I saw the movie Silver Linings Playbook last night, although I haven’t read the novel, which I understand is markedly different even in terms of the basic plot. First of all, I really enjoyed the film, having watched Bradley Cooper since he was a regular on Alias and having taken a shine to Jennifer Lawrence after her work in The Hunger Games. I’ve said before that I tend to be more inspired as a writer by film than by novels, so I will direct my attention there.
Have you ever sat in a theater full of people, and while watching the same film as everyone else, and yet knew you were watching a completely different film than everyone else? That’s how I felt last night with the inhabitants of Crossroads Stadium 8, who seemed to be more amused by the funny faces that characters were making than by the brilliant dialogue. Cheap laughs abound.
I had Silver Linings billed as a tragedy pretty early on, and it was interesting to watch each character slowly destroy their life and their relationships because of the afflictions they struggled against. It was depressing watching Pat’s father cling to superstition and things outside his control while those within his control slipped away due to neglect or simply bad decisions. Likewise, Pat’s incredible lack of the ability to see his life for what it really was haunted his every interaction.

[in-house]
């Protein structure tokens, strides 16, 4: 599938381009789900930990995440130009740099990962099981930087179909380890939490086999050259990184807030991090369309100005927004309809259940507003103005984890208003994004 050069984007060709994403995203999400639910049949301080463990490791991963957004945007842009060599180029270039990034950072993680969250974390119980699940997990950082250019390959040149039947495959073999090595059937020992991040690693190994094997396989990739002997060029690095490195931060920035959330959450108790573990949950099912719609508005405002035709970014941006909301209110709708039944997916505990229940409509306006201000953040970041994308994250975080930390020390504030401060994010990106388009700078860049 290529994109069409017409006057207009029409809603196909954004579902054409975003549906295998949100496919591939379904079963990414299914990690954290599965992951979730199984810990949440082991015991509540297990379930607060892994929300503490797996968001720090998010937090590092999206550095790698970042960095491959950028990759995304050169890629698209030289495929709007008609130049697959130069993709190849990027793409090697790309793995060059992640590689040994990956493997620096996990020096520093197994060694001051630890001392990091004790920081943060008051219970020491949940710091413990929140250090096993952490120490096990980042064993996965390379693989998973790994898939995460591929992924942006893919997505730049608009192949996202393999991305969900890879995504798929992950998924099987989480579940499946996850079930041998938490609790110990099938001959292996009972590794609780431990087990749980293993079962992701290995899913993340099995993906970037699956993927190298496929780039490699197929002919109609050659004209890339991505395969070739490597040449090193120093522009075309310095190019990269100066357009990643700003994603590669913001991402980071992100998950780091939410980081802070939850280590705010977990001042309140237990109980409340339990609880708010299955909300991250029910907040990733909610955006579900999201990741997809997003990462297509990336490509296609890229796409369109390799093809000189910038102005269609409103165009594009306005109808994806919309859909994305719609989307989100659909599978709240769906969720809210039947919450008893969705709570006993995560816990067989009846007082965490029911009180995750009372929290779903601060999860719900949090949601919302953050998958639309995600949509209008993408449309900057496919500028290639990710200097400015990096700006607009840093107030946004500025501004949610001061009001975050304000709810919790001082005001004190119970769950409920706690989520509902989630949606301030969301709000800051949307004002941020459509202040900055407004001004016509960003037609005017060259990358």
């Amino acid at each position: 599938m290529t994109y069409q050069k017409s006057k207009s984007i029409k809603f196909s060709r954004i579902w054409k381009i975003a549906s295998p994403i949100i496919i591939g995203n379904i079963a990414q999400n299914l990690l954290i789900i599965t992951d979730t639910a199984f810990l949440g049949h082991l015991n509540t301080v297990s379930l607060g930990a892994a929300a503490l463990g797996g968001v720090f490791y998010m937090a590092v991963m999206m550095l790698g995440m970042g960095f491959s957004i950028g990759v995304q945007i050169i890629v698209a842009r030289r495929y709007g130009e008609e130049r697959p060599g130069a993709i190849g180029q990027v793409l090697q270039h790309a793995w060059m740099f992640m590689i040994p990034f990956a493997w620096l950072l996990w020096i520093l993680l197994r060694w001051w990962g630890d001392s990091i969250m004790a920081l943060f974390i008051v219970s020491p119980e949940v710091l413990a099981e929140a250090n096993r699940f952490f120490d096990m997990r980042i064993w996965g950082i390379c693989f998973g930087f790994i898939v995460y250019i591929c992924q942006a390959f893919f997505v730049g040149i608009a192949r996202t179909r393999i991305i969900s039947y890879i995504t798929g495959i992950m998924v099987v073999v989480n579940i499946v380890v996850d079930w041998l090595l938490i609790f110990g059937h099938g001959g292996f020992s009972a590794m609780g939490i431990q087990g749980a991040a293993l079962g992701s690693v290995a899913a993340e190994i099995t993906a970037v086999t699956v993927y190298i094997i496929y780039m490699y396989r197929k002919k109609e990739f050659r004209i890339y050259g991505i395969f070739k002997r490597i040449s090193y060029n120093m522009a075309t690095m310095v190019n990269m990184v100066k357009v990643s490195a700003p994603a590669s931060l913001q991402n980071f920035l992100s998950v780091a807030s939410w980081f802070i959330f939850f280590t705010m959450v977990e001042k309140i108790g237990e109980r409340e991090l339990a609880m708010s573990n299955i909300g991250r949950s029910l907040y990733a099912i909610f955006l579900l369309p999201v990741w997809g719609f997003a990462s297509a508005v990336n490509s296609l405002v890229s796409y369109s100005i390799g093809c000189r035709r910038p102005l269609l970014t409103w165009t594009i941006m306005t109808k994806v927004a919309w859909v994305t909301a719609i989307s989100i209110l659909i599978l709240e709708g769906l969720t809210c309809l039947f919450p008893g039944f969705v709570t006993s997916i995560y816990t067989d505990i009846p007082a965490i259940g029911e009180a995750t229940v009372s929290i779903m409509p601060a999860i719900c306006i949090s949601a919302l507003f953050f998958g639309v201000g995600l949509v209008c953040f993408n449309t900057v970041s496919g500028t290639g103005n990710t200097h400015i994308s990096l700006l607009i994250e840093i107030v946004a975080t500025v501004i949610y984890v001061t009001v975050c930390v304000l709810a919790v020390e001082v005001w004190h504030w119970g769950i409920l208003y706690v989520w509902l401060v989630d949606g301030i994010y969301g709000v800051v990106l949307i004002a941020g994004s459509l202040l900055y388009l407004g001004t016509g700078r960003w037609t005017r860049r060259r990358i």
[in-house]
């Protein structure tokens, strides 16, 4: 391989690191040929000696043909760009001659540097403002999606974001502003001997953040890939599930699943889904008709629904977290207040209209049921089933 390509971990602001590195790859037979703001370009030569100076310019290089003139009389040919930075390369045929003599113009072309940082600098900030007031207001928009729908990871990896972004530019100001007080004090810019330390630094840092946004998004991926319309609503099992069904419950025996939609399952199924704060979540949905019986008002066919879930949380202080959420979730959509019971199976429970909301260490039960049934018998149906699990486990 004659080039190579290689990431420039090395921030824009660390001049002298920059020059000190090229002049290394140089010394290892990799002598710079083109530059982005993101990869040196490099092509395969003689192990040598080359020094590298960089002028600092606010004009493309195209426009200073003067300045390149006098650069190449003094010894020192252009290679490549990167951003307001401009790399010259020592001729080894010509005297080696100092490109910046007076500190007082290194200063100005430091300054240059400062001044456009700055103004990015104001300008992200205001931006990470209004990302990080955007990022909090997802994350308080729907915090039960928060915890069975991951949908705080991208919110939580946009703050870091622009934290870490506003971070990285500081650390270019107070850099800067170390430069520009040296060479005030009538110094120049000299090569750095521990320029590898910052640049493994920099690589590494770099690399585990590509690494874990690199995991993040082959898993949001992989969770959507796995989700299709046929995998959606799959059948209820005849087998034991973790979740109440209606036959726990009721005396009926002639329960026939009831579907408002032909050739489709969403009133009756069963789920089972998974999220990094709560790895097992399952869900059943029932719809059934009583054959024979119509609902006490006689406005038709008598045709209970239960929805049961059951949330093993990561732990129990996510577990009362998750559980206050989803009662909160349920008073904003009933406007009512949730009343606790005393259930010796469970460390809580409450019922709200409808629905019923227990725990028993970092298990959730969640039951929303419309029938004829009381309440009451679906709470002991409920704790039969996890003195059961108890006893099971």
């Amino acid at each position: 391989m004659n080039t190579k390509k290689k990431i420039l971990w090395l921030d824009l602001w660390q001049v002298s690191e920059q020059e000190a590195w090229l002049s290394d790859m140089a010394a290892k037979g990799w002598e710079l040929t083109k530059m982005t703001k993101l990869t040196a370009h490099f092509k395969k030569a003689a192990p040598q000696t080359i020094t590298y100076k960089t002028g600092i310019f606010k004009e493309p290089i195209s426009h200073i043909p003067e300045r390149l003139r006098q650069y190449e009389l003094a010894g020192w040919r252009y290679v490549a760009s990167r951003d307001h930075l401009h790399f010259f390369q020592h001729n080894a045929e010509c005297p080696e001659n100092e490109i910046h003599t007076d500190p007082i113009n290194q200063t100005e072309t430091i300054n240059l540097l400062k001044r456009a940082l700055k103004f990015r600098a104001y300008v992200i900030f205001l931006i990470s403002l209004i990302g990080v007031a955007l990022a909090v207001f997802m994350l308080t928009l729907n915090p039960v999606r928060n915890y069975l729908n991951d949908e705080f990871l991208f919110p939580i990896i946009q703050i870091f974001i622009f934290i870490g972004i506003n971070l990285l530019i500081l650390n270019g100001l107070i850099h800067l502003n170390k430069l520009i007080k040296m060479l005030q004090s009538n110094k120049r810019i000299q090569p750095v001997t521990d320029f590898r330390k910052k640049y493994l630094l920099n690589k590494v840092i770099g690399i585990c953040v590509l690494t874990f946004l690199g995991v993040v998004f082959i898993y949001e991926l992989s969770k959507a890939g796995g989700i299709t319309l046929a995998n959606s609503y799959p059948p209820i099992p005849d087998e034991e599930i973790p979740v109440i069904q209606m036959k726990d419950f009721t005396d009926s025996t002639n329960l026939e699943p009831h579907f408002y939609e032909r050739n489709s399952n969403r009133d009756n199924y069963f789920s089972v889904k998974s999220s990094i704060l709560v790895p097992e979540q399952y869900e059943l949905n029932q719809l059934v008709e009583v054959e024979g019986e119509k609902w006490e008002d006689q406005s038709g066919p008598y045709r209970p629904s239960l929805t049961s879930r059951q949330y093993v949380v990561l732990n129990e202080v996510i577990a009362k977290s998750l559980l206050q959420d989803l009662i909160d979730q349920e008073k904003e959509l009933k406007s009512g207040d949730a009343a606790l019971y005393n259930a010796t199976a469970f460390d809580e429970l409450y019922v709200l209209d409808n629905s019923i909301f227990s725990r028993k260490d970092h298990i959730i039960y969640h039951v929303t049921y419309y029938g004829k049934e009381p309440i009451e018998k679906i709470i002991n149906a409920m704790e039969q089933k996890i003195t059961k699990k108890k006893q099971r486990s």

In the real world, people with OCD and gambling problems like Pat’s father bleed out their bank accounts and ruin the lives of every one around them. They steal from their friends, their family, and their kids to feed their addiction and become enslaved to their meticulousness. They never win, they only occasionally lose less harshly. But hey, people don’t indulge themselves in fiction of any kind to feel bad.
Pat’s and Tiffany’s cases were at least more realistic. People with mental disorders, whether they’re influenced internally or externally, do often mature and come to grips with their lives, whether they’re aided through medicine, therapy, or simply the passage of time. And though the title and the entire premise on the movie suggest that their budding relationship was not a fix, but merely a silver lining, this concept was lost in the direction, which seemed overly eager to get to the credits.
The writer in me would have made Pat’s father a loser to keep with the tragic theme. Especially considering Pat’s frustration with books that don’t have happy endings. The truth is, life doesn’t have a happy ending. You die. It’s the worst possible ending you can have, and it’s inevitable for all of us. I would have understated the relationship between Pat and Tiffany at the end (which I think the novel does a better job of doing), painting it as less of a solution to their problems and more what the title is talking about.